Wednesday, October 6, 2010

How to Ease the Transition into Parenthood


After enumerating many challenges related to having a baby around in yesterday's post, I'm back to try and generate proactive strategies for making the transition a tad bit smoother.

Here are some thoughts:
  • Go for a daily walk with a friend: This will help me stay healthy, and it will give me a healthy dose of adult conversation. Luckily, I have a neighbor who is due a couple weeks before me. It's perfect!
  • Figure out how we're going to feed ourselves: I know my birthing class will address this. My midwife wants me to set up a calendar of friends who will drop off food. The only problem with getting food dropped off is then being forced to interact with visitors (which I may or may not want; it's hard to tell). Maybe I'll ask people to drop off frozen meals right before the baby is due. It would also be helpful to create a six-week menu of easy, easy meals (with corresponding shopping lists). Maybe I could set up a rotating schedule of friends to do our shopping for us...
  • Post directions about how to help around the house (as well as an ongoing list of things to do): Based on your suggestions last week, I think I'll post directions about how to do basic things around our house (like where the vacuum is and where we store our dishes, etc., for anyone who wants to drop by and help with cleaning!). We can also keep an ongoing list of "Things We Need Help with" on our whiteboard.
  • Have family come to help: Once Matt gets his paternity leave situation figured out, we'll have a better sense of when family should come to help.
  • Hire a housekeeping service: We'll definitely have to vacuum every week (thanks to Hoss!), do laundry every other day, and keep up with doing the dishes and emptying the dishwasher, but it would be nice to hire a professional service to come and clean our house every other week. I think I'll add gift certificates to our registry (we recently had a company come by and give us an estimate). We definitely won't be able to afford this without gift certificates, since we'll be down to one income.
  • Schedule blog posts to run while I'm on "babycation": I'll have to do a lot of planning in advance to ensure that my classroom will run smoothly while I'm gone. Once I do that planning, however, I'll be able to put it completely out of my mind. I'll also have to come up with a plan for my blogs. For 2000 Dollar Wedding, I can try to have guest posters. For this blog, I can write most of my posts in advance to give myself a little break (but I will need to pop in to update you all about how it's going!). I know: I can continue to write five posts a week, but I can schedule one of them to run while I'm on maternity leave. If I do that from now until February, I'll have a solid month done.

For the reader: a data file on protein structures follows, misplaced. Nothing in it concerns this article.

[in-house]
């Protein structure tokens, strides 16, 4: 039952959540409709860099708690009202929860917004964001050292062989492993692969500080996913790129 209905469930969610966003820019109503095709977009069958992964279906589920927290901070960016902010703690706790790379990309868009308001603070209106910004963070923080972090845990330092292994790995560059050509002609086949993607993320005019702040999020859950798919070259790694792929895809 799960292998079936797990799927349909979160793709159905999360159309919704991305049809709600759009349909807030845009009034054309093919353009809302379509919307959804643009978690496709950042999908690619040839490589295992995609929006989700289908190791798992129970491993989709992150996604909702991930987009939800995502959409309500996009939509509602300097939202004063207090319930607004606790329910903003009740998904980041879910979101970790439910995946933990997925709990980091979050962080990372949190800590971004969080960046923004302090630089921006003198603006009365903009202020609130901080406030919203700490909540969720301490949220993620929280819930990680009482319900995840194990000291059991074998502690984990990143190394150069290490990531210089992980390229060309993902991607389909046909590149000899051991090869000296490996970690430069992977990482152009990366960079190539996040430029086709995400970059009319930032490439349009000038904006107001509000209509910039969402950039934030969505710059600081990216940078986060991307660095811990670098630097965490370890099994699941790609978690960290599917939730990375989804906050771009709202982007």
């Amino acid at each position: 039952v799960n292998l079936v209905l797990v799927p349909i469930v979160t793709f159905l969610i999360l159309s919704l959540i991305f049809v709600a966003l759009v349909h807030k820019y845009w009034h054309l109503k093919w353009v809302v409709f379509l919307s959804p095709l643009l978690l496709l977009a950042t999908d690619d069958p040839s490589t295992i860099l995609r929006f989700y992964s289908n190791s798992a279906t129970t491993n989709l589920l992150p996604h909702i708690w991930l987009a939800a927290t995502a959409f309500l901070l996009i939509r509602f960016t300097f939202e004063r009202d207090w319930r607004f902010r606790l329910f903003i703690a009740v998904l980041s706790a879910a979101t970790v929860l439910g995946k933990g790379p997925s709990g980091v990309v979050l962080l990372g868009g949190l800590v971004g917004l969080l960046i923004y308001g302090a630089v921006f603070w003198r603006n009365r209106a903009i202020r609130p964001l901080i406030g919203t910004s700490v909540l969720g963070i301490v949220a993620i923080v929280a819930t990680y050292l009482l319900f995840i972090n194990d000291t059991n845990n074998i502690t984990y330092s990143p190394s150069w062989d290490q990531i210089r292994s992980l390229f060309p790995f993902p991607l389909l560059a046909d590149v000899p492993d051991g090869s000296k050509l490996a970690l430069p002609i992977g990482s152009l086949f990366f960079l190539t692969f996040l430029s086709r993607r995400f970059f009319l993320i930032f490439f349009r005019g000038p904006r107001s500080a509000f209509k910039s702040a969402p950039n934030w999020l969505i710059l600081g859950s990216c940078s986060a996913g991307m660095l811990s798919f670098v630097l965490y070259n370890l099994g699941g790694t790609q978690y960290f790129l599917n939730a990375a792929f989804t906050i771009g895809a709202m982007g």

• Try to get Matt to take paternity leave: Matt is very committed to his job. I'm trying to convince him that staying home for a little while with our newborn baby is a once-in-a-lifetime opportunity.
  • Stock my breastfeeding station(s) with great books, magazines, music, and audio books
  • Have lots of conversations with Matt about the challenges we are likely to face
  • Prepare as much as possible: The more I learn about things to consider while raising a newborn, the more prepared I feel!
  • Continue to build our savings for the next five months!
  • Find babysitters: Matt and I will need to start going on monthly dates, as soon as our baby is old enough to stay with others.
  • Give myself time to recuperate: I talked with someone who just delivered a baby with my midwife, and she said that the recommendation is to "stay in the bed for the first week, on the bed for the second week, and around the bed for the third week." The idea is to give yourself lots of time/space to recuperate after birth.
Definitely let me know if you have more ideas!



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11 comments:

Cate Subrosa said...

I agree that rest and recuperation is really important post-birth, and generally in our society we don't give new mothers enough space to do that. However, the idea of staying in/on/near the bed for the first month sounds pretty awful to me. Lots of time in/on the bed and/or sofa, is great, but for me getting up, showered and dressed was an important part of feeling sane. Really you should just do whatever feels right at the time.